– We were on the road 10 minutes early, moving down I-35W before dawn, before the first commuters even reach Black Dog Road.

I put the Gear Daddies’ “Dream Vacation in the Dells” into the CD player. This makes it official. This makes it a road trip.

The road trip has been one of the great literary vehicles in America, tapping the innate national desire to wake up one morning and just drive away. We were in the footsteps of Steinbeck, Kerouac, Least Heat-Moon and yes, Clark Griswold.

It was still dark, and as we pushed south, sunlight leaked over the horizon and a V of birds flew overhead. Ducks, I suppose, late to the game.

As we passed the occasional car on the lonely highway, I began to notice something. Nearly all the travelers were in their 60s or 70s. Their back seats were loaded with a studied mix of winter clothes and summer clothes, to be swapped out each day as it got warmer. Retirees. Snowbirds.

I was traveling with THAT crowd, the couples who have measured their driving days by checking the times of sunrise and sunset. If it’s 5:30 p.m., this must be Wichita. Where in the heck is the Motel 6? It’d better be by the freeway. Seniors, rising at 6 a.m. to pack the car and hit the highway. They set their cruise control to 4 miles per hour above the speed limit, 5 if they are feeling lucky.

You can tell the seasoned snowbirds because they’ve packed a small overnight bag to bring into the hotel. Three changes of underwear will get you to Tucson — what else do you need to know? You see some of them peel off the freeway when they spot a billboard with the magic words of “Loose slots” or “Free hot breakfast.”

Across Kansas and Oklahoma, I punched the radio dial. All six stations that came in clear were religious stations. Fire and brimstone and “Slower traffic keep right” are the sermons of the great middle.

In Wichita, a friendly gent from Toronto moved his truck so I could load the car. This is our job. Our wives are getting coffee and stuffing bananas in their purses from the breakfast buffet. Other hotel guests make their waffles and wait for sunrise. Mr. Toronto and I will get the drop on them and be clear to Oklahoma before they know what hit them.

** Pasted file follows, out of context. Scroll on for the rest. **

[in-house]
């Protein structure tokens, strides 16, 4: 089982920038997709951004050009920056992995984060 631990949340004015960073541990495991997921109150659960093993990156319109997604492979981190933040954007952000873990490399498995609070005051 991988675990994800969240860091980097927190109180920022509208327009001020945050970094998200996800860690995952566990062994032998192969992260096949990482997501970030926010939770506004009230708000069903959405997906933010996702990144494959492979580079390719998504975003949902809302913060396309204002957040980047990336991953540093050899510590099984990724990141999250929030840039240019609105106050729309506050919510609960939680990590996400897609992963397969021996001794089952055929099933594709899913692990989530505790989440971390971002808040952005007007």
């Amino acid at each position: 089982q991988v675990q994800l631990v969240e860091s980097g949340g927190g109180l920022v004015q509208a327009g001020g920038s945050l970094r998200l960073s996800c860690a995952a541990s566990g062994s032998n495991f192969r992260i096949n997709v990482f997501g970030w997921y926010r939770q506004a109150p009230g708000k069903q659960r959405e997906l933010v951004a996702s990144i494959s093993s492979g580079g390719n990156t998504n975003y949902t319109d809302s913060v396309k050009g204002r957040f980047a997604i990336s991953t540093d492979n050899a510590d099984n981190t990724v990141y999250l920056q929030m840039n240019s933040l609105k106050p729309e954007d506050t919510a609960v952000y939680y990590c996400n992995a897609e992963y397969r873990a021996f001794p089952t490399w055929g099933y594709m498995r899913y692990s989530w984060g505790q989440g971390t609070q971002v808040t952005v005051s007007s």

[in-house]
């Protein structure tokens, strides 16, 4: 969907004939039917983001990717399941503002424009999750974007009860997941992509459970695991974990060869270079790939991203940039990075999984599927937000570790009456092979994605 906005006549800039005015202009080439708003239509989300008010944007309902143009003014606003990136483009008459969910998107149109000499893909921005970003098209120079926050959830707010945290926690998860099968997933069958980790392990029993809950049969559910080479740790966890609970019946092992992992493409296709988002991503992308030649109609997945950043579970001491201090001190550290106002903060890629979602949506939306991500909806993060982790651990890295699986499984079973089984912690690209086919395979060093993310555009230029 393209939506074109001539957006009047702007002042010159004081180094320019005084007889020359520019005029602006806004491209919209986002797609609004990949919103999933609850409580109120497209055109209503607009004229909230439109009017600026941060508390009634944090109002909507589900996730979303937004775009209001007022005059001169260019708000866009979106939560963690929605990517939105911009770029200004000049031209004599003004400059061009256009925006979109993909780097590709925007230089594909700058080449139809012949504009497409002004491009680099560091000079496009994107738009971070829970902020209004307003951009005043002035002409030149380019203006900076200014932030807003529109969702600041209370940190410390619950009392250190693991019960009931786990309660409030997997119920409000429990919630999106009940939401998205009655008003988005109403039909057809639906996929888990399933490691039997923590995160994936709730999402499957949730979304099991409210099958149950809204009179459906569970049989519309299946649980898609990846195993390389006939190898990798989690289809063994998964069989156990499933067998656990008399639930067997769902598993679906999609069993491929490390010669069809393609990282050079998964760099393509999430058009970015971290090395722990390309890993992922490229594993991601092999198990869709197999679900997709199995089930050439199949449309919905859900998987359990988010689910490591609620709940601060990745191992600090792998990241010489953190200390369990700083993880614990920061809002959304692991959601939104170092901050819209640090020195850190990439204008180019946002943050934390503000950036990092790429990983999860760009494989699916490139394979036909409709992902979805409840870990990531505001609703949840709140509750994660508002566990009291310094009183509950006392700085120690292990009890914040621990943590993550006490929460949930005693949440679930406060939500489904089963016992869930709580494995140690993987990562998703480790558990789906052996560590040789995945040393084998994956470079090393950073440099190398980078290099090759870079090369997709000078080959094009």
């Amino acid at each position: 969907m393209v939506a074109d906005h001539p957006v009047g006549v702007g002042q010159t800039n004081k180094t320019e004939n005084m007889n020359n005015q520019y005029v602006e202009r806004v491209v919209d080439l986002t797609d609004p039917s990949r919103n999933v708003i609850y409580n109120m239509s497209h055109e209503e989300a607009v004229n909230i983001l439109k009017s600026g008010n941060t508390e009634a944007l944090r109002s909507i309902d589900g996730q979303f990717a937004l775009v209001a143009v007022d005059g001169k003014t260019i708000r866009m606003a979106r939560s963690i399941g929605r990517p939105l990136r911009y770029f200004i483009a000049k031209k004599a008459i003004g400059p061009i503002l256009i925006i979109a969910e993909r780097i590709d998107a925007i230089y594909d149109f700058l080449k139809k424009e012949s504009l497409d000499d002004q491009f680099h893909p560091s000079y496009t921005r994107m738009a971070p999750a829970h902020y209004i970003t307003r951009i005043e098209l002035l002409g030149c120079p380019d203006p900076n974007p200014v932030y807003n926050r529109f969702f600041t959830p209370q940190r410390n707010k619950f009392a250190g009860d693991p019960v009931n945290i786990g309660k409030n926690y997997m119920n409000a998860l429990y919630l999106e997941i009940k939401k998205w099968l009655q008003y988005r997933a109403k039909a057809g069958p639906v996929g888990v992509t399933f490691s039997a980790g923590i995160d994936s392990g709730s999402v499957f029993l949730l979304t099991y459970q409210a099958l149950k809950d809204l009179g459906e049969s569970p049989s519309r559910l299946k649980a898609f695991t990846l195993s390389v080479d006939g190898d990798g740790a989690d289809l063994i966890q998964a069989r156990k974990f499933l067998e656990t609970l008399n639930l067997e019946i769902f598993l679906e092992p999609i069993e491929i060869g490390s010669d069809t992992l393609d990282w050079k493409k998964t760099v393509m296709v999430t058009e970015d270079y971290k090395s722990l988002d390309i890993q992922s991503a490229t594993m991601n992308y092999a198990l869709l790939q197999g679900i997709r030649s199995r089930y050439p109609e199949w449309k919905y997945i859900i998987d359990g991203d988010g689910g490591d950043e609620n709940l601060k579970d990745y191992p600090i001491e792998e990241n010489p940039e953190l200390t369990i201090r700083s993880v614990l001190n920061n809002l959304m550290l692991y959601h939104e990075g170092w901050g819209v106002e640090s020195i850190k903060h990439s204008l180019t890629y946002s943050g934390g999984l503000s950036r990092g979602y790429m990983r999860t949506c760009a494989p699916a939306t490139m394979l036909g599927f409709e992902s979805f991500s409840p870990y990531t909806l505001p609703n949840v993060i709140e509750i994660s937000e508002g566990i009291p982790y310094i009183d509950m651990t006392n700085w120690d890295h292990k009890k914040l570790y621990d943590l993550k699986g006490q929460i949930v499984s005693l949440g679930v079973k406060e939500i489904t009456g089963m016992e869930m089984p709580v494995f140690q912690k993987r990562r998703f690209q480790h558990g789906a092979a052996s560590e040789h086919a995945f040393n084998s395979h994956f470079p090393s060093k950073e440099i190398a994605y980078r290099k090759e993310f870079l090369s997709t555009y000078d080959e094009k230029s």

“Have a safe drive,” Toronto says.

My wife, Ellen, and I drove through the midsection of America, marveling at its greatness, hospitality and beauty. But the political buzzword of the day, inequity, was also painfully obvious. In many places the economic recovery is a joke, and the nation’s midsection is distended and empty. There are certainly places in Minnesota that are financially strapped, but nothing compared with a drive through Kansas, Oklahoma, Texas and New Mexico.

For a day’s stretch, we avoided the interstates and took what William Least Heat-Moon called “Blue Highways.” More often than not, the small towns have caved in. Main streets are lined with abandoned buildings. A hardware store that apparently closed after Christmas still has painted in the window: “Happy birthday, Jesus.”

The Chinese buffets, long a staple example of small-town “diversity,” are nearly all shuttered. Yet on the main corner of one street, a “Chinese massage” parlor flashed an “Open” sign.

We drove through Tucumcari, N.M., looking for a cafe. Scores of houses sat with swaybacked roofs and rotting soffits. Paint peeled off the clapboard walls and weeds devoured small yards. You assume they are all abandoned, yet every so often there is a car sitting out front and a porch light on.

“What would keep someone here?” I said.

“Poverty,” Ellen said.

Her hunch was confirmed a few minutes later at a convenience store, where another customer complained to us about the uncommon cold spell.

She tapped a finger to her front teeth. “If I didn’t have to pay for these, I’d move back to Phoenix,” she said.

So there you have it. Some people have to choose between new teeth and a better place to live. Frankly, I’m not sure she made the right decision.

Just when we think that the town, like so many others, has relinquished the independent cafe for the gas station that sells Taco Bell items, we find a lone grill filled with lunch patrons. The hamburger and chili are delicious, and each costs $4.25.

Leaving Albuquerque, a cold fog bank had descended. Hoarfrost covered the purple sage. I recalled that the word hoar comes from Old English, and means “showing signs of old age” because it paints trees and bushes to look like white hair.

Warning signs come quickly through the fog: Falling rock! Icy bridge! Leaping elk!

The road ahead is both scary and beautiful. “It feels like we are driving in heaven,” Ellen said.

I recognize some of the cars and the people in them from 500 miles ago. The snowbirds know to follow the taillights of semitrucks ahead of them, and we follow them. The retirees wave as they pass. Someday, that wouldn’t be so bad, I think.

By 9 a.m., the fog had cleared and revealed spectacular mountain scenery. A half-day to go to reach California. I set the cruise control to 7 mph over the speed limit. The radio is playing oldies, and John Mellencamp’s “Little Pink Houses” comes on.

I hold up a fake microphone to Ellen. “Sing it!”

“No,” she said.

So I turned up the music instead.

Ain’t that America somethin’ to see.

 

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